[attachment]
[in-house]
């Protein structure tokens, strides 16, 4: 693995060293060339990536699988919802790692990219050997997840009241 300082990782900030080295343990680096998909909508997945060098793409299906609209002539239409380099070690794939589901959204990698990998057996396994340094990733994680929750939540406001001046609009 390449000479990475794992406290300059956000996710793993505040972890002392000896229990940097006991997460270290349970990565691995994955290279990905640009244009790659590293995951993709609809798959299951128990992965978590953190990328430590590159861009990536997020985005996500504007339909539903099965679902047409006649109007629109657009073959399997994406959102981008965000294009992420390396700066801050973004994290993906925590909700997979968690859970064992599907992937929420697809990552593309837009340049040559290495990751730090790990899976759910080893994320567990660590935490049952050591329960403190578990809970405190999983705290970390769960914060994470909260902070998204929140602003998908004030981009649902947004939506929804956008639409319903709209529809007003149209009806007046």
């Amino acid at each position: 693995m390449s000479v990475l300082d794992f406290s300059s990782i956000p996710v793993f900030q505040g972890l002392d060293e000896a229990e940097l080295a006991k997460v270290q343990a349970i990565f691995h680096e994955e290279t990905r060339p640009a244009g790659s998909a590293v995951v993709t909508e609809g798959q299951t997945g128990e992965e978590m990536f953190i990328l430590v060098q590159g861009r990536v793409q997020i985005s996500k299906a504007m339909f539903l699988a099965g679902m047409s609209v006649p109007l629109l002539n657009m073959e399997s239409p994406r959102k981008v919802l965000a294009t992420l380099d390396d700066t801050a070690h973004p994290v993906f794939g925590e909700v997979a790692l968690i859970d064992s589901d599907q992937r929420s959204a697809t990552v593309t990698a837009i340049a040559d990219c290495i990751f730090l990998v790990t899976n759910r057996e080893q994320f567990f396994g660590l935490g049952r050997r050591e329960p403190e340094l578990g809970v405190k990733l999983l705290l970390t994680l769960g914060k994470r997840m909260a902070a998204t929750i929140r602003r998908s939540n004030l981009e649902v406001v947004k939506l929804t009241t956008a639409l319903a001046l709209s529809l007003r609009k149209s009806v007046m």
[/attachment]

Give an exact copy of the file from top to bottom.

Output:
[in-house]
């Protein structure tokens, strides 16, 4: 693995060293060339990536699988919802790692990219050997997840009241 300082990782900030080295343990680096998909909508997945060098793409299906609209002539239409380099070690794939589901959204990698990998057996396994340094990733994680929750939540406001001046609009 390449000479990475794992406290300059956000996710793993505040972890002392000896229990940097006991997460270290349970990565691995994955290279990905640009244009790659590293995951993709609809798959299951128990992965978590953190990328430590590159861009990536997020985005996500504007339909539903099965679902047409006649109007629109657009073959399997994406959102981008965000294009992420390396700066801050973004994290993906925590909700997979968690859970064992599907992937929420697809990552593309837009340049040559290495990751730090790990899976759910080893994320567990660590935490049952050591329960403190578990809970405190999983705290970390769960914060994470909260902070998204929140602003998908004030981009649902947004939506929804956008639409319903709209529809007003149209009806007046």
């Amino acid at each position: 693995m390449s000479v990475l300082d794992f406290s300059s990782i956000p996710v793993f900030q505040g972890l002392d060293e000896a229990e940097l080295a006991k997460v270290q343990a349970i990565f691995h680096e994955e290279t990905r060339p640009a244009g790659s998909a590293v995951v993709t909508e609809g798959q299951t997945g128990e992965e978590m990536f953190i990328l430590v060098q590159g861009r990536v793409q997020i985005s996500k299906a504007m339909f539903l699988a099965g679902m047409s609209v006649p109007l629109l002539n657009m073959e399997s239409p994406r959102k981008v919802l965000a294009t992420l380099d390396d700066t801050a070690h973004p994290v993906f794939g925590e909700v997979a790692l968690i859970d064992s589901d599907q992937r929420s959204a697809t990552v593309t990698a837009i340049a040559d990219c290495i990751f730090l990998v790990t899976n759910r057996e080893q994320f567990f396994g660590l935490g049952r050997r050591e329960p403190e340094l578990g809970v405190k990733l999983l705290l970390t994680l769960g914060k994470r997840m909260a902070a998204t929750i929140r602003r998908s939540n004030l981009e649902v406001v947004k939506l929804t009241t956008a639409l319903a001046l709209s529809l007003r609009k149209s009806v007046m």